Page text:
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DIY Utilty Knife Blade Sharpener

One of the most useful tools for the remodeler is the Utility Knife. The blades are sharp as hell for a little while. When they get dull you replace them. To extend the life of the blade here is a little trick.

Find an old porcelain cup, like this.

You can tell it is porcelain because the unglazed bottom is white. It makes a great sharpener for your utility knife.
Take your utility knife and draw it across the unglazed portion at a slight angle on both sides for just a few strokes.

This will add quite a bit of life to your blades and is a cheap alternative to a sharpening stone.

Storage Project 5

Getting close to the end of the Storage Project. Here is an update. The base is in and the walls and baseboards are painted. The baseboards are 3” tall rather than the standard 2”, due to the walls being 97′ 1/2 ‘ tall rather than 96.  We had to rip a bunch of drywall down to an 1 1/4 ” to create a base for attaching the baseboard.  This also allows the wheels of the storage carts to hit the trim and not the walls. The lights are energy efficient fluorescent  giving a lot of light.

I am doing the doors separately, due to traffic issues.

Tech Tip: When painting raised panel doors like these, paint the panels and reveals first. This allows you to get in the corners and capture any drips along the way. After the paint dries, paint the flats. Touch up anything that may have gotten away, and you will have a beautiful door.

The new exterior door has a molded neoprene gasket. This should not be painted. If it can’t flex, It can’t seal. To paint around it, I use a drywall knife as a shield. On the one side(illustrated) the knife is held in place by friction. On the other side you will need to slip it undef the gasket and angle it up to paint underneath the gasket.

This allows you to paint right up to it without getting it painted. If you don’t have a big drywall knife any reasonably stiff thin cardboard can be used like the side of a cereal box. The longer the better, as you can paint more between moves.

On the other side the taping, filling and skim coating has made the patching almost invisible.

I also used some of the baseboard material to re frame the scuttle. Working overhead is a pita. But it can be made easier. After determining the scuttle is not square, (no surprise here) I took my measurement, so I have at least a 1/2” for the cover, and cut my pieces mitering the corners and placing the thin section to the outside.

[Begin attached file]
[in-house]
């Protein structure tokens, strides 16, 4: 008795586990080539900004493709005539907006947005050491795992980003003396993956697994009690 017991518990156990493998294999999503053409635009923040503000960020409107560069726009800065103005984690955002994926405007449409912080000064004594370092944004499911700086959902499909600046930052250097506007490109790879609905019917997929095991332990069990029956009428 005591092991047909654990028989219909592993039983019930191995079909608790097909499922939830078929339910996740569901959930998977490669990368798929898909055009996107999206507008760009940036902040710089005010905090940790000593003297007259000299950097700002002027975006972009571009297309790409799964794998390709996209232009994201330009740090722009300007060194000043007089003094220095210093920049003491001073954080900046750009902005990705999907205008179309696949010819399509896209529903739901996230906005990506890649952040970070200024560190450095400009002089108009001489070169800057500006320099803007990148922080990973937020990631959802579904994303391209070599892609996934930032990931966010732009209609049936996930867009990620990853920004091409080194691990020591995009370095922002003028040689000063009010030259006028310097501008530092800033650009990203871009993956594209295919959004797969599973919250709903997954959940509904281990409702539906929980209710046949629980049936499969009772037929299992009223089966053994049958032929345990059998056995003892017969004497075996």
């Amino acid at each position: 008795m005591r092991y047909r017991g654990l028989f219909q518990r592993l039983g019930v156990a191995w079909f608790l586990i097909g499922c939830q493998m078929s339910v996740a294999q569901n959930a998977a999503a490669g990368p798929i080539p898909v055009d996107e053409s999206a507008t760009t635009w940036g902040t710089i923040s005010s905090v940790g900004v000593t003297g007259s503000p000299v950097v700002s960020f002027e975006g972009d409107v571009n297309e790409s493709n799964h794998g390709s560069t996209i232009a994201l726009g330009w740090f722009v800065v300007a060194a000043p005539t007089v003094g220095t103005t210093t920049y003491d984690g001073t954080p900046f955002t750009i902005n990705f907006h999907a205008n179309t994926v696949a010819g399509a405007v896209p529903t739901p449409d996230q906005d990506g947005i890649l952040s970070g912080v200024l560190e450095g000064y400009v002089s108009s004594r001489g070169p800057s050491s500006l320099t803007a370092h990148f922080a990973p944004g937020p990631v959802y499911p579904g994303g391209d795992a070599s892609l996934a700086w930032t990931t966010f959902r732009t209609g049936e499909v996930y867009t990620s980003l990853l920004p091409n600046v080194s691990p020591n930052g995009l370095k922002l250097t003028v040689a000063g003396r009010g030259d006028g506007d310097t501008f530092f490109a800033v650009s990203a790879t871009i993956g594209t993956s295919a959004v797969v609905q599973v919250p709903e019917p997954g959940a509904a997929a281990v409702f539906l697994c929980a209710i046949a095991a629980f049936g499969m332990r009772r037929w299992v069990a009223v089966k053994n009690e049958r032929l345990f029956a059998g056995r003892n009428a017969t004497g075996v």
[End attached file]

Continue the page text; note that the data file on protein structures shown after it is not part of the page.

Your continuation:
I used quick clamps to hold my pieces in place while I positioned them. One at a time I took them down, Glued the back side and screwed them in place. Scuttles always get beat up. In Arizona construction is almost exclusively slab on grade, which puts all the utilities with the exception of water and gas in the attic.

Here is the scuttle finished.

After the alarm guy and the phone, TV and Internet guys are done, I will insulate this space including gluing insulation to the back of the scuttle cover.

Next up is the floor.In the foreground are the three craters left from the cut nails that were used to nail the stub wall to the floor.

Midway is a crack in the slab between a 1/16-1/18” in width. Too large to fill with paint. At the back in the corner is where somebody decided to put a hose bib outside after the walls were complete. This was complicated by this being the main water line to the building. They  hammered the crap out of the block and the floor, and just poured some concrete patch compound which was not floated to the surface, requiring repair. Half ass crap always bites somebody in the ass later.

We are using Quickcrete Epoxy Floor coating. We used it on the Artroom Expansion Project here.  This is a great product. It comes with floor cleaner, the coating in a lot of colors and chips to make it skid proof. After the floor sets, I will  silicone all the gaps between the baseboard and floor.  Scorpions are a problem in this neighborhood.

While this is going on, I will be working on the Closet Office, which was the original job.

Storage Project 4 Details - Long Post

At the beginning of the Storage Project I said, “What I am going to do is to open this side of this wall, remove the pocket door and frame in the opening, remove the short wall between the existing opening and the new wall creating a long storage room. I will wire it for cable, network and electricity for future uses.”
This is standard stuff and sounds easy. If you do this for a living it is. If you are just starting with a small project around your house, here are some of the drywall detail work to help you conquer your projects.

I have mentioned that I screw drywall. After you have bought the basic drill, circular saw, and hand tools, you very next purchase should be a screwgun. Screws work better for holding drywall. A screwgun has an adjustable nose so you can set depth of your screws just below the surface. This is important because of the design of drywall screws and the ability of them to hold the drywall to the walls without popping.